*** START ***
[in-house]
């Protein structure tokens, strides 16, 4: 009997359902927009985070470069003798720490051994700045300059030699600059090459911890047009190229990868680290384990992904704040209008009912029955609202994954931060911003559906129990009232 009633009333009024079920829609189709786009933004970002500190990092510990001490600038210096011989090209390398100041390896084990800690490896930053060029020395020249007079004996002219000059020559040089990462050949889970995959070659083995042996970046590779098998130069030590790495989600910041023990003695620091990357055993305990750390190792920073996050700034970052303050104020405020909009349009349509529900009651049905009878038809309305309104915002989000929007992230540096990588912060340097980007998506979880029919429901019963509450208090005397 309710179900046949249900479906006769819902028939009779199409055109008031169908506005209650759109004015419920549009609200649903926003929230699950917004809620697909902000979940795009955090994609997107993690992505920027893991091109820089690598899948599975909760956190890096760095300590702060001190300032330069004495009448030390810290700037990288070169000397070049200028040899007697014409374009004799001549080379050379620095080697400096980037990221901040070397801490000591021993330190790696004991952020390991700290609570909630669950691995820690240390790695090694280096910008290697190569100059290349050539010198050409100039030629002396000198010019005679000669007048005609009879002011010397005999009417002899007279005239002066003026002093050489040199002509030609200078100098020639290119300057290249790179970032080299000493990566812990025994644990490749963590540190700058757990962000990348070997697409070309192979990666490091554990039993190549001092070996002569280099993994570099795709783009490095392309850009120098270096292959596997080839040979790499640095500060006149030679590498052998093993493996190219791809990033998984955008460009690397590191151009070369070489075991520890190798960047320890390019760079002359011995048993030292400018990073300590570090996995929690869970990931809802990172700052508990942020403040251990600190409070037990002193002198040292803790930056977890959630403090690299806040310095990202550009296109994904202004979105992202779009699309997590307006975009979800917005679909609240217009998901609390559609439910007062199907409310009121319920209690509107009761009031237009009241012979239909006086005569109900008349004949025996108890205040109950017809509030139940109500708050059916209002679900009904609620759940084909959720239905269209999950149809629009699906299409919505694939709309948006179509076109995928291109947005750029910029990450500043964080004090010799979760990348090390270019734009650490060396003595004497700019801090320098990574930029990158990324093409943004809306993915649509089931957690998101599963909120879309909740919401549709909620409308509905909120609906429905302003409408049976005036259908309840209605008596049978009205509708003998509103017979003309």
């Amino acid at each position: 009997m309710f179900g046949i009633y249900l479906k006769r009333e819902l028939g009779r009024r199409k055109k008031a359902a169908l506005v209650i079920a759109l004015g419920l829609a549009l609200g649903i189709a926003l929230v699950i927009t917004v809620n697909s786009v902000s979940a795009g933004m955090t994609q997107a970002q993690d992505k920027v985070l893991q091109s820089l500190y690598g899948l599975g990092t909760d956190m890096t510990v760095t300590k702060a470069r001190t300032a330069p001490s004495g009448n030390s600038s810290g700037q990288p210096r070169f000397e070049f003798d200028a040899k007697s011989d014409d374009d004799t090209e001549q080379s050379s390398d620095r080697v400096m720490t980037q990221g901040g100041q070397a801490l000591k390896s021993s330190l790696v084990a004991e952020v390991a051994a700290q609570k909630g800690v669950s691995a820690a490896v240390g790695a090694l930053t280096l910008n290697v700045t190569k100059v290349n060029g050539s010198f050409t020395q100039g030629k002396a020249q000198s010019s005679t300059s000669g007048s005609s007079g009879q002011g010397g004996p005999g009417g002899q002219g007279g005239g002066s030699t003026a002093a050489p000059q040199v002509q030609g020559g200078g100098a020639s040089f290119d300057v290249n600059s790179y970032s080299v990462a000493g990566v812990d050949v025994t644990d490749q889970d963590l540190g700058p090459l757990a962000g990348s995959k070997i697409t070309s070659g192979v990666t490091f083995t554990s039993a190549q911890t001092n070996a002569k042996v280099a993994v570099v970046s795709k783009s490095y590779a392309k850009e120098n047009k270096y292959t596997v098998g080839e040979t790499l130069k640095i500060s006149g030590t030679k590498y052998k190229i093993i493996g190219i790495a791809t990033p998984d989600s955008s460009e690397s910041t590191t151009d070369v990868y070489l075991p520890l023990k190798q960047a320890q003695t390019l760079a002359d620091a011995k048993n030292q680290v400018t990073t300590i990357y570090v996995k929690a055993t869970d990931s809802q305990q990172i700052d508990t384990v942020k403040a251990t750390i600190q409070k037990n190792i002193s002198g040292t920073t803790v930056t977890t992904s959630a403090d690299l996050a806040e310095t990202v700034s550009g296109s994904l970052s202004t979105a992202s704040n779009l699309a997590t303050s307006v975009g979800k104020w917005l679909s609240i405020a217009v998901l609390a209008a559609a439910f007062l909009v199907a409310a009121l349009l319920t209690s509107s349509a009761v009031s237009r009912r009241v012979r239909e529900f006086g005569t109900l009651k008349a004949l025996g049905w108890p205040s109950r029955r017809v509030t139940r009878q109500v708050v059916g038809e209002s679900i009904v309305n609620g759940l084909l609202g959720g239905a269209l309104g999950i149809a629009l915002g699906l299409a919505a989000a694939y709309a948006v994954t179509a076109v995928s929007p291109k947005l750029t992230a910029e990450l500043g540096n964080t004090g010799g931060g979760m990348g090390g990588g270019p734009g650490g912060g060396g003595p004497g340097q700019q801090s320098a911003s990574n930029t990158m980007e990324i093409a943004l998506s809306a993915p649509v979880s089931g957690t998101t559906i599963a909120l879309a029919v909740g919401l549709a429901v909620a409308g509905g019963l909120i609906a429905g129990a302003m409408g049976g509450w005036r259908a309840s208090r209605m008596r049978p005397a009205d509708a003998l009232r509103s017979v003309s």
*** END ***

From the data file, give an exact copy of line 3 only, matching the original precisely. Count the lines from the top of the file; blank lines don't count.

């Amino acid at each position: 009997m309710f179900g046949i009633y249900l479906k006769r009333e819902l028939g009779r009024r199409k055109k008031a359902a169908l506005v209650i079920a759109l004015g419920l829609a549009l609200g649903i189709a926003l929230v699950i927009t917004v809620n697909s786009v902000s979940a795009g933004m955090t994609q997107a970002q993690d992505k920027v985070l893991q091109s820089l500190y690598g899948l599975g990092t909760d956190m890096t510990v760095t300590k702060a470069r001190t300032a330069p001490s004495g009448n030390s600038s810290g700037q990288p210096r070169f000397e070049f003798d200028a040899k007697s011989d014409d374009d004799t090209e001549q080379s050379s390398d620095r080697v400096m720490t980037q990221g901040g100041q070397a801490l000591k390896s021993s330190l790696v084990a004991e952020v390991a051994a700290q609570k909630g800690v669950s691995a820690a490896v240390g790695a090694l930053t280096l910008n290697v700045t190569k100059v290349n060029g050539s010198f050409t020395q100039g030629k002396a020249q000198s010019s005679t300059s000669g007048s005609s007079g009879q002011g010397g004996p005999g009417g002899q002219g007279g005239g002066s030699t003026a002093a050489p000059q040199v002509q030609g020559g200078g100098a020639s040089f290119d300057v290249n600059s790179y970032s080299v990462a000493g990566v812990d050949v025994t644990d490749q889970d963590l540190g700058p090459l757990a962000g990348s995959k070997i697409t070309s070659g192979v990666t490091f083995t554990s039993a190549q911890t001092n070996a002569k042996v280099a993994v570099v970046s795709k783009s490095y590779a392309k850009e120098n047009k270096y292959t596997v098998g080839e040979t790499l130069k640095i500060s006149g030590t030679k590498y052998k190229i093993i493996g190219i790495a791809t990033p998984d989600s955008s460009e690397s910041t590191t151009d070369v990868y070489l075991p520890l023990k190798q960047a320890q003695t390019l760079a002359d620091a011995k048993n030292q680290v400018t990073t300590i990357y570090v996995k929690a055993t869970d990931s809802q305990q990172i700052d508990t384990v942020k403040a251990t750390i600190q409070k037990n190792i002193s002198g040292t920073t803790v930056t977890t992904s959630a403090d690299l996050a806040e310095t990202v700034s550009g296109s994904l970052s202004t979105a992202s704040n779009l699309a997590t303050s307006v975009g979800k104020w917005l679909s609240i405020a217009v998901l609390a209008a559609a439910f007062l909009v199907a409310a009121l349009l319920t209690s509107s349509a009761v009031s237009r009912r009241v012979r239909e529900f006086g005569t109900l009651k008349a004949l025996g049905w108890p205040s109950r029955r017809v509030t139940r009878q109500v708050v059916g038809e209002s679900i009904v309305n609620g759940l084909l609202g959720g239905a269209l309104g999950i149809a629009l915002g699906l299409a919505a989000a694939y709309a948006v994954t179509a076109v995928s929007p291109k947005l750029t992230a910029e990450l500043g540096n964080t004090g010799g931060g979760m990348g090390g990588g270019p734009g650490g912060g060396g003595p004497g340097q700019q801090s320098a911003s990574n930029t990158m980007e990324i093409a943004l998506s809306a993915p649509v979880s089931g957690t998101t559906i599963a909120l879309a029919v909740g919401l549709a429901v909620a409308g509905g019963l909120i609906a429905g129990a302003m409408g049976g509450w005036r259908a309840s208090r209605m008596r049978p005397a009205d509708a003998l009232r509103s017979v003309s």